Health knowledge made personal
Join this community!
› Share page:
Search posts:

Review of Frontline’s The Vaccine War

Posted Apr 28 2010 5:59pm

The Vaccine War has aired. Judging by the responses, one might consider it a success. Pro vaccine groups like Every Child By Two were telling people to watch it. The Autism Science Foundationhighly recommends ” watching it. On the other side, the organizations represented by the Age of Autism blog (Generation Rescue, the National Autism Association, SafeMinds, the Autism Research Institute and TACA) are very upset. Jenny McCarthy has gone to the Huffington Post with her side of the story, as has Dr. Jay Gordon , whose entire interview was cut from the program.

An unofficial (and incomplete) transcript is here

That all said, I both appreciated the program and had my fears realized. In this case, my fears were that people would be given a platform to spread misinformation. And it happened. Jenny McCarthy and others made statements that were, in my view, misinformation. But, I appreciated the fact that Frontline took the time to counter much of the misinformation with actual experts discussing real science.

Frontline describes the show as:

In The Vaccine War, FRONTLINE lays bare the science of vaccine safety and examines the increasingly bitter debate between the public health establishment and a formidable populist coalition of parents, celebrities, politicians and activists who are armed with the latest social media toolsincluding Facebook, YouTube and Twitterand are determined to resist pressure from the medical and public health establishments to vaccinate, despite established scientific consensus about vaccine safety.

I think the show accomplished this. There was some cost in terms of allowing Generation Rescue’s misinformation message in TV once again. But, this time, this time they are the problem.

If you watch the introductory 2 minutes of this video, you will get some idea of how the show is presented

Parents, both pro vaccine and not, activists, public health workers and researchers like Dr. Offit telling various sides of the story, with the narrator tying it together.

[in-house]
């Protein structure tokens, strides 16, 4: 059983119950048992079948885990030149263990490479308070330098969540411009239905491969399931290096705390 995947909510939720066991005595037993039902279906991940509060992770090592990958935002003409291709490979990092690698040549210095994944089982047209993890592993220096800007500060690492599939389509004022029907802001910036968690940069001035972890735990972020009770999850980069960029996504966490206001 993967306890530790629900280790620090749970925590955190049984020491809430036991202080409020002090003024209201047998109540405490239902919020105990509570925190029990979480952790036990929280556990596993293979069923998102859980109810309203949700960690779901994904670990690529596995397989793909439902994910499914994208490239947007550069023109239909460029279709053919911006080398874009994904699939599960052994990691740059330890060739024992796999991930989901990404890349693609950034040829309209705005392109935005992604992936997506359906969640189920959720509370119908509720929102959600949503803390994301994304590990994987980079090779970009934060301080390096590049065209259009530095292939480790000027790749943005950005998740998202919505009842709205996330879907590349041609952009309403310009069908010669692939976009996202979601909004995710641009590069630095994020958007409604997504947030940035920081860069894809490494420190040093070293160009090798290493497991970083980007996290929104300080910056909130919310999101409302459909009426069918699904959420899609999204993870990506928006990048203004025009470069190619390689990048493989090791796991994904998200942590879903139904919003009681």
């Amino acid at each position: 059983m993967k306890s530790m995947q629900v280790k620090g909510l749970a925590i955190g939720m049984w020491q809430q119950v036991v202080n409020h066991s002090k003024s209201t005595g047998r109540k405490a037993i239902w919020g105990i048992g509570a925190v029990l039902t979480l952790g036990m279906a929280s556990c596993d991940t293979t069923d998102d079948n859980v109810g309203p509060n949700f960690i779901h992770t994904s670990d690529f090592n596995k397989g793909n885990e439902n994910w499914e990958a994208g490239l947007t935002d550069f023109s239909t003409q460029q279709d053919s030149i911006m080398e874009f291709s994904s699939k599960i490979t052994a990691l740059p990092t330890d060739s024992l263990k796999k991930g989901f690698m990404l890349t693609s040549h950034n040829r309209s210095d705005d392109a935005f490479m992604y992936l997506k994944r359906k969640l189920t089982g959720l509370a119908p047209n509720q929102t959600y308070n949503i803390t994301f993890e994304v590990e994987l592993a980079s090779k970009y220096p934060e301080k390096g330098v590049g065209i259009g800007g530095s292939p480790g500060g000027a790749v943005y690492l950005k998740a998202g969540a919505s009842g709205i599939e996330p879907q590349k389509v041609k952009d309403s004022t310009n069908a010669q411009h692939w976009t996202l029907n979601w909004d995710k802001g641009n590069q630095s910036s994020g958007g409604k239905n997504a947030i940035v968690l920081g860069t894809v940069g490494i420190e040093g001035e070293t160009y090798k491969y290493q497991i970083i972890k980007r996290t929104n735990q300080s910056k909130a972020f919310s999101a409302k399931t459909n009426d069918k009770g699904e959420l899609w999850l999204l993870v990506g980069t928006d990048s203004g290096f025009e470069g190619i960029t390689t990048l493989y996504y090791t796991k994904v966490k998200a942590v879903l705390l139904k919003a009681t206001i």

Narrator: Tonight on Frontline: They’re hailed as medicine’s greatest triumph: conquering smallpox, diphtheria, polio and more. But today, some Americans question if all those vaccines are worth the risk.

The show is in four segments. The titles for these segments should, again, give you an idea of the tone of the show.

1. A visit to Ashland, Oregon. In some American communities like this one, parents are hesitating to vaccinate their children, despite their doctor’s advice.

2. Eroding faith in vaccines. Skeptics target Paul Offit, inventor of the rotavirus vaccine. And many parents are wary of vaccines because they no longer see the diseases.

3. Fearing vaccine risks, especially autism.. Vaccine skeptics like celebrity Jenny McCarthy have organized a community of parents concerned about a vaccine-autism link.

4. The science that launched the movement. A British doctors ‘98 study theorized that the measles vaccine causes autism. Soon vaccine critics began questioning other additives in vaccines.

5. What epidemiological studies reveal. No link is found between autism and the MMR shot or thimerosal. And the British doctor’s ‘98 study is discredited, but critics demand more studies.

6. Vaccines, what’s at stake. The debate goes beyond the medical risks-benefits: it involves parents’ rights to make choices v. the needs of the community.

In the first segment, they interview a pro-vaccine mother in Ashland. She notes that if there is an outbreak, the response may get contentious. It may get ugly.

Beyond the direct human cost, one of my worries: how much blowback will there be to the autism communities? How much blame will be applied and what will it cost?

As part of the introduction, The Vaccine War discusses the story of Desiree Jennings. She was a Washington Redskins cheerleader who claimed dystonia as an adverse reaction to her vaccine. Her story broke out not through the TV news show that covered her story, but through YouTube. Jenny McCarthy is quoted about how Generation Rescue took Ms. Jennings to see Dr. Rashid Buttar and how chelation and HBOT cured her.